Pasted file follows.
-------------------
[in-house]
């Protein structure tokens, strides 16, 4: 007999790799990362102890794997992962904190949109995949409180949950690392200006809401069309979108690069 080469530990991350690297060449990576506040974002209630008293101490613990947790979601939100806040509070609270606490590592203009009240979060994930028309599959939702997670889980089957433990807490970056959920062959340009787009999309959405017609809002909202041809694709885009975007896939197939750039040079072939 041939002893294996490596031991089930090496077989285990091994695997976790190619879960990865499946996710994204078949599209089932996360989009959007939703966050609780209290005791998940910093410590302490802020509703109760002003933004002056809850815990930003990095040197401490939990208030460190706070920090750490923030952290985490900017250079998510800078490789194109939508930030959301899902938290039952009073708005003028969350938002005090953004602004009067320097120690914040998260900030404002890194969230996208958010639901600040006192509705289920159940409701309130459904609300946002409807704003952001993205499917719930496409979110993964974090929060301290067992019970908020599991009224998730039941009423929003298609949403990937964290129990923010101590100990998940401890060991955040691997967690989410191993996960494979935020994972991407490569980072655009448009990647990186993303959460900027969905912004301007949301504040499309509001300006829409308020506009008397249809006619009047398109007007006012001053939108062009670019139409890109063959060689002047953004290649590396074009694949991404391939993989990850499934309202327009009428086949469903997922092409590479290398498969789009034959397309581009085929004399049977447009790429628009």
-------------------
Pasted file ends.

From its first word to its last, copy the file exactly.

[in-house]
């Protein structure tokens, strides 16, 4: 007999790799990362102890794997992962904190949109995949409180949950690392200006809401069309979108690069 080469530990991350690297060449990576506040974002209630008293101490613990947790979601939100806040509070609270606490590592203009009240979060994930028309599959939702997670889980089957433990807490970056959920062959340009787009999309959405017609809002909202041809694709885009975007896939197939750039040079072939 041939002893294996490596031991089930090496077989285990091994695997976790190619879960990865499946996710994204078949599209089932996360989009959007939703966050609780209290005791998940910093410590302490802020509703109760002003933004002056809850815990930003990095040197401490939990208030460190706070920090750490923030952290985490900017250079998510800078490789194109939508930030959301899902938290039952009073708005003028969350938002005090953004602004009067320097120690914040998260900030404002890194969230996208958010639901600040006192509705289920159940409701309130459904609300946002409807704003952001993205499917719930496409979110993964974090929060301290067992019970908020599991009224998730039941009423929003298609949403990937964290129990923010101590100990998940401890060991955040691997967690989410191993996960494979935020994972991407490569980072655009448009990647990186993303959460900027969905912004301007949301504040499309509001300006829409308020506009008397249809006619009047398109007007006012001053939108062009670019139409890109063959060689002047953004290649590396074009694949991404391939993989990850499934309202327009009428086949469903997922092409590479290398498969789009034959397309581009085929004399049977447009790429628009």